The author reports no financial relationships relevant to this article.
The heightened risk of being sued for a poor outcome—even when you and the obstetric team have delivered excellent care—is a sad reality of ObGyn practice, especially when shoulder dystocia is involved. Not so long ago, some physicians viewed a lawsuit as one of the costs of doing business and considered settlement of claims to avoid disruption to their practice. Today, with insurance rates skyrocketing, settlement is not as palatable, unless a clear breach of the standard of care has occurred. And although only a small percentage of cases ever reach trial, and fewer still go to a jury verdict, don’t be lulled into a false sense of security. A single case can take 5 or more years to make its way through the system.
What can you do to avoid the appearance of negligence and prevent litigation? And what tangential actions on the part of the physician or staff can cast defensible cases into the abyss of negligence? This article addresses these questions, focusing on 10 keys to avert or win a lawsuit involving shoulder dystocia.
Before you begin. Here is one preliminary piece of advice: Be vigilant. Air crash investigators frequently note that a crash occurs when a number of small errors link together. To prevent a poor outcome, it is critical to be alert to even minor inconsistencies in the care you and the obstetric team provide so you can rectify the situation before the small errors link into a disastrous chain.
1. Don’t downplay the “D” word
There are three important rules in medicine: Document, document, document. Yes, you’ve heard many people stress the importance of good notation, and I can back them up: A well-documented chart is a defendant’s best friend. Time and again, I’ve heard defense counsel lamenting—and plaintiff’s counsel exhorting—“if it isn’t documented, it didn’t happen.”
Careful documentation begins early. If a child is expected to be large for gestational age (LGA) or macrosomic, clear documentation of that fact and a plan in the prenatal record to address it during labor and delivery is critical. It also is important to communicate the potential for a large infant to the labor and delivery staff. Consider using a stamp or other indicator to mark the prenatal chart for this potentiality.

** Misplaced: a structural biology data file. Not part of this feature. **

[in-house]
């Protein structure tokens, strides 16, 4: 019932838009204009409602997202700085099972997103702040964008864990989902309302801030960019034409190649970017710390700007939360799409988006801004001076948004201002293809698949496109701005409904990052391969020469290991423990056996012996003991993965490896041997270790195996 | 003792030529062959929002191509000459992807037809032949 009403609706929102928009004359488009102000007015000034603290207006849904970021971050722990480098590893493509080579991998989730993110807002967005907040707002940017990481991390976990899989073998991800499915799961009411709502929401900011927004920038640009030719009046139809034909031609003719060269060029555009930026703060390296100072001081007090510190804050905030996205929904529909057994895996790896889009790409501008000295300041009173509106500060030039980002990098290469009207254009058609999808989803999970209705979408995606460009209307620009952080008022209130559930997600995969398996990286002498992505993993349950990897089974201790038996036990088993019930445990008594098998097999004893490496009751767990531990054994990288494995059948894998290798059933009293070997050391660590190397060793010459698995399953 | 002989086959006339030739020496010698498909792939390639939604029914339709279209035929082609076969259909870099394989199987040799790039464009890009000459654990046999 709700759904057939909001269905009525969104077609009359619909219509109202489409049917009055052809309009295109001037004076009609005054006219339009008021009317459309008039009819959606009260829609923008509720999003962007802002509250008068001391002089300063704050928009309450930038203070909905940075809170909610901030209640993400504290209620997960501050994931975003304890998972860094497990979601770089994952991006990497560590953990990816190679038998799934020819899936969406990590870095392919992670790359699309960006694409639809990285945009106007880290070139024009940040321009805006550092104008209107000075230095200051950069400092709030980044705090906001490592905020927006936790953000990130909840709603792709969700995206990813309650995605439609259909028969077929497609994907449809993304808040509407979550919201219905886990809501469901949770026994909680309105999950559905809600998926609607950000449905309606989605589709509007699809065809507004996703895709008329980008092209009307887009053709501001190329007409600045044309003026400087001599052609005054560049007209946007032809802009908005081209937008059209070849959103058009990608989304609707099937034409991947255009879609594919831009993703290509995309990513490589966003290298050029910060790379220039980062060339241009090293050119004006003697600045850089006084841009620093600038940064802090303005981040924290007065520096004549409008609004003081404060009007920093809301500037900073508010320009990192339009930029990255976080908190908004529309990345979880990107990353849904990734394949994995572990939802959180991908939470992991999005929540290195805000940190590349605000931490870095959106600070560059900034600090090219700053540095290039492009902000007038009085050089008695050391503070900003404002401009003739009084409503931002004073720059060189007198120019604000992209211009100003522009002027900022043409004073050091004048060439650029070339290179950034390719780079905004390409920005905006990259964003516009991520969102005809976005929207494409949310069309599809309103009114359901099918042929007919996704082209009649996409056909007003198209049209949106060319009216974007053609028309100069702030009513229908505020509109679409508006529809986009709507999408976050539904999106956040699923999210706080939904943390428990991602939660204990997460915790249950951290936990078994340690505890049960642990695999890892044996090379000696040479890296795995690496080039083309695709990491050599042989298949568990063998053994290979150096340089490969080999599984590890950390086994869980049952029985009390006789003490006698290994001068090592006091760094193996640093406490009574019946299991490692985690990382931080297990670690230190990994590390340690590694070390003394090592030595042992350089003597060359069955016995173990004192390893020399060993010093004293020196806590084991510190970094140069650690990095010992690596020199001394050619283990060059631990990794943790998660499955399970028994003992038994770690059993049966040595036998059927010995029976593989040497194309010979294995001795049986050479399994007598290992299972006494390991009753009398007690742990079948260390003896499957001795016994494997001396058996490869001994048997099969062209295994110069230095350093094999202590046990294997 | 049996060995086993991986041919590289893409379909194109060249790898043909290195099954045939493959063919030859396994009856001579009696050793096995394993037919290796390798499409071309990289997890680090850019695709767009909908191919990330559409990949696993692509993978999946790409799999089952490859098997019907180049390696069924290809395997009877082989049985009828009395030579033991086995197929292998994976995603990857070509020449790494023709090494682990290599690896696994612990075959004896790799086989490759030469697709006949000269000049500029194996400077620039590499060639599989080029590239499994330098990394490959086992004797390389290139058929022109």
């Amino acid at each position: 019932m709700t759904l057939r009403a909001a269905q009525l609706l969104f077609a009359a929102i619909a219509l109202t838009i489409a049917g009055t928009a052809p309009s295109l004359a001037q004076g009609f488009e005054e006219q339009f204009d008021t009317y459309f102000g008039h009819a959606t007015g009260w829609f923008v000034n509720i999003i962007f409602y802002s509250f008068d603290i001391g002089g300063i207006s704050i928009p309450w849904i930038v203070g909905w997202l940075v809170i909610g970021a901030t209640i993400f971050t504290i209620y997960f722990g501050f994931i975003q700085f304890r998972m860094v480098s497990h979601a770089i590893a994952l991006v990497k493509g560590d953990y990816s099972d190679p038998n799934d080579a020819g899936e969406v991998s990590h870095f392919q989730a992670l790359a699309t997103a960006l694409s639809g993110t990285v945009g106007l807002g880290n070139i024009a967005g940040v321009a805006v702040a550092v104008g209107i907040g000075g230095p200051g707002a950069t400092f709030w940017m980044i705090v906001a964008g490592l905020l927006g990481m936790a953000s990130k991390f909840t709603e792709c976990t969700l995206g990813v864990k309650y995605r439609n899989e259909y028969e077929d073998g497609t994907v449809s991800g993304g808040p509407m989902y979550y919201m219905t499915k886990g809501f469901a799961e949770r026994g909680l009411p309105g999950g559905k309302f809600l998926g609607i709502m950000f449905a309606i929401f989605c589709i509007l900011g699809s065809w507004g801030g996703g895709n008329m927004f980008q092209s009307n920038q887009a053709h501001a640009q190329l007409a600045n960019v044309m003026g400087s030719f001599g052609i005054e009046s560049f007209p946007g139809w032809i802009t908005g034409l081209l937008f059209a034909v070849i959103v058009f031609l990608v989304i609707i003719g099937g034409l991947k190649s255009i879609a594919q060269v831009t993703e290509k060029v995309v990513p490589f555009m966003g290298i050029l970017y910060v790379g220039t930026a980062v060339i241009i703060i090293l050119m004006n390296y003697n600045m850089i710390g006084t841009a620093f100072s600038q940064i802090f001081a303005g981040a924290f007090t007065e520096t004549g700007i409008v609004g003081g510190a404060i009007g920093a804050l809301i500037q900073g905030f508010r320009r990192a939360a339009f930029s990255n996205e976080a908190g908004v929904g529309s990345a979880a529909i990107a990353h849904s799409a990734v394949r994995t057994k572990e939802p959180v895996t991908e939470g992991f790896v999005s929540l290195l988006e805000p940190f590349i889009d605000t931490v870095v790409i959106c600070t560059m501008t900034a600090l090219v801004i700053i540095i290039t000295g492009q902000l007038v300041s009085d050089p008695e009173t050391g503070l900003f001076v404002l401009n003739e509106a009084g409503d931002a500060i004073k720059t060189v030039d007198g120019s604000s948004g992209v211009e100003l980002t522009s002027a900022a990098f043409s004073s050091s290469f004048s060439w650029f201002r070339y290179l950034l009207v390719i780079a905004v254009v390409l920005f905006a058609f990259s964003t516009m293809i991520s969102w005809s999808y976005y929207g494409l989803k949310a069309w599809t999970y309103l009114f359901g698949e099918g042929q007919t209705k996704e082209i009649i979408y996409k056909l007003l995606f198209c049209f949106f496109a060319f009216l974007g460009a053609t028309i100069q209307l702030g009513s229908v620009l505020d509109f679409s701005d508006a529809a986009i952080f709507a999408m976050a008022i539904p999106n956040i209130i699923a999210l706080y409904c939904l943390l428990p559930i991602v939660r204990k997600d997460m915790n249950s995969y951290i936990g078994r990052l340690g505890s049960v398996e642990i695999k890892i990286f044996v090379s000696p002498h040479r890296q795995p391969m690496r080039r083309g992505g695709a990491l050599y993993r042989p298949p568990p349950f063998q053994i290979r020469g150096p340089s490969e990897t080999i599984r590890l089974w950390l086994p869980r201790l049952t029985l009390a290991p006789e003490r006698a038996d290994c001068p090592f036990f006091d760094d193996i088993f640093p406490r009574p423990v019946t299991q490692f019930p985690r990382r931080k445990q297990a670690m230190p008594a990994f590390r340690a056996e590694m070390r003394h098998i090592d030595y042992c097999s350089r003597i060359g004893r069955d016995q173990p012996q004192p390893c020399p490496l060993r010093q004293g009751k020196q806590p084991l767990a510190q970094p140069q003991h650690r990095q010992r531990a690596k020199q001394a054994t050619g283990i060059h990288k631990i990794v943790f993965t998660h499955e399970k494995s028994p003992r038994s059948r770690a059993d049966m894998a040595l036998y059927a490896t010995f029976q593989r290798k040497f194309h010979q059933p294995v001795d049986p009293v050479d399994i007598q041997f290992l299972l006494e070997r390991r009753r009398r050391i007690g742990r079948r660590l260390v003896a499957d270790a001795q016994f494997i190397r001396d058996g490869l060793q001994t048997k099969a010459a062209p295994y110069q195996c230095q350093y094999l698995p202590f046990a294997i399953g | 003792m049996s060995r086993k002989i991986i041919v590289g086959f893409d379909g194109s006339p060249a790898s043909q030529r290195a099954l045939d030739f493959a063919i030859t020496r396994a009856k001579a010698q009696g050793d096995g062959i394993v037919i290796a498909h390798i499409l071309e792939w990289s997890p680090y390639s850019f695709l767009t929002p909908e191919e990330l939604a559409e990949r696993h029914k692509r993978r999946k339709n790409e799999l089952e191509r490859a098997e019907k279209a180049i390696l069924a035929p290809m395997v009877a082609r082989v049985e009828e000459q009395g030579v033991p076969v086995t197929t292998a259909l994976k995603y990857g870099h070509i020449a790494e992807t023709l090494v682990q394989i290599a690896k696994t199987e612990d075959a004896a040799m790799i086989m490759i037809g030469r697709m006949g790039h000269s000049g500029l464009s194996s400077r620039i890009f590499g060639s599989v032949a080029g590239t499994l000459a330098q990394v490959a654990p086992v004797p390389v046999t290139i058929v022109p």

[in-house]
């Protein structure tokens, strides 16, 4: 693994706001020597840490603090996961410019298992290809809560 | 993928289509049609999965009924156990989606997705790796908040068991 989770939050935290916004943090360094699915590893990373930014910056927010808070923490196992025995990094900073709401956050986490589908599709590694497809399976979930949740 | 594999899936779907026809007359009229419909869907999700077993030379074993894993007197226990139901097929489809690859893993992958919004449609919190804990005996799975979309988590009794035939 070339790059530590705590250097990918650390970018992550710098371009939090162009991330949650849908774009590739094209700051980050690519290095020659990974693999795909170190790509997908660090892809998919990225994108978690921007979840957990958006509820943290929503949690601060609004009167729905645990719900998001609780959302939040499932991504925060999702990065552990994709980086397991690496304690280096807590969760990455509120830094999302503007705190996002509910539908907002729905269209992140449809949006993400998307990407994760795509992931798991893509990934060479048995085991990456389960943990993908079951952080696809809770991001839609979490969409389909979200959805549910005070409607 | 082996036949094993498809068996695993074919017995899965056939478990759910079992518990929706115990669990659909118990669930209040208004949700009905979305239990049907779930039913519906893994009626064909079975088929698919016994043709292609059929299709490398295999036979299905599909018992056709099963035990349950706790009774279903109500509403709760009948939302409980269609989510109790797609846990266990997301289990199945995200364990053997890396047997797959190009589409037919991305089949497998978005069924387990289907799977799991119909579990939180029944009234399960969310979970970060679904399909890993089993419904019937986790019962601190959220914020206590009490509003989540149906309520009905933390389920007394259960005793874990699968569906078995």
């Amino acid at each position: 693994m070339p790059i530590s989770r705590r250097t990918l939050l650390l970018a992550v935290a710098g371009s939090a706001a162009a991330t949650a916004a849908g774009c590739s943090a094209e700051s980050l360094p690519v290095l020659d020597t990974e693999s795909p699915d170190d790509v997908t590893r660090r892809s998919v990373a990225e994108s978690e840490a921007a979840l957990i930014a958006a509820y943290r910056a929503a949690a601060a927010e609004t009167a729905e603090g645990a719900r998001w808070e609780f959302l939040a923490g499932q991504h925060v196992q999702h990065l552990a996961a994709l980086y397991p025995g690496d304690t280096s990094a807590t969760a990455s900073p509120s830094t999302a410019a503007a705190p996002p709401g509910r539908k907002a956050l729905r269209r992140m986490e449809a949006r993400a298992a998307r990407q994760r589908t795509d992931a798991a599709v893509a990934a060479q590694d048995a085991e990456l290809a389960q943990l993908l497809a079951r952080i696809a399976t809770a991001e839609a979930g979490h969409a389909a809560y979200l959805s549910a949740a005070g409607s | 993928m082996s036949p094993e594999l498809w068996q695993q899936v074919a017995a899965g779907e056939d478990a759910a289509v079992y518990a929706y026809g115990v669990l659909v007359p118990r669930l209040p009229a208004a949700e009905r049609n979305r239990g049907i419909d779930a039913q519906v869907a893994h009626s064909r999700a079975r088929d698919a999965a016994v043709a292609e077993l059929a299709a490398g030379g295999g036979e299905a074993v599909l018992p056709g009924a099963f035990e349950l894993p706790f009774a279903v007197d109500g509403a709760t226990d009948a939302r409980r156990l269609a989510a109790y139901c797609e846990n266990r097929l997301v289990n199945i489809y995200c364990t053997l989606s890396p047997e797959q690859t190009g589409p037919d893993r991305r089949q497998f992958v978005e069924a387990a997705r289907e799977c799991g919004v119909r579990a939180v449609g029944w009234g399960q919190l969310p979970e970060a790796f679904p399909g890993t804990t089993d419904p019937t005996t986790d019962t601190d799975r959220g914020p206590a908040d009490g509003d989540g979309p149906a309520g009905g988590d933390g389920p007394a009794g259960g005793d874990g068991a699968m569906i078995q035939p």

Make it legible
Clear handwriting or typed notes add substantial benefit to the defense of a dystocia case. They also help prevent the uncomfortable silence that can overwhelm a courtroom as 12 jurors stare at a witness who is unable to decipher her own notes or those of a colleague. The inability to interpret a note is almost as damaging to a case as the complete lack of a note. If a detail is important enough to warrant documentation, it’s important enough to document legibly.
Sooner is always better
Any shoulder dystocia case that involves injury to the child—whether temporary or permanent—holds significant potential to blossom into litigation. It is important to document the diagnosis of dystocia, steps taken to resolve it, and the outcome—and to do so during the delivery or as soon thereafter as possible.
The importance of this recommendation cannot be overstated. A quick 8 pm summary of a delivery that took place at 1:30 pm is bound to be vague and, in some respects, inherently inaccurate. In contrast, a 1:45 pm note that consumes an entire page, noting the time of diagnosis, sequence of efforts to resolve the dystocia, use of vacuum or forceps, number of pop-offs, and who was present in the room is unquestionably superior.
Once mother and infant are stable and under the care of qualified personnel, take sufficient time—even as long as 1 hour—to draft your delivery note. Sit down. Calm down. Strive for clarity. The sequence and timing of events will be important.
The parents’ ability to recall the delivery will be blurred by emotion. If the case goes to trial, your well-documented note, combined with your accurate testimony, will have a significant advantage over what might be the understandably muddled recollections of the parents.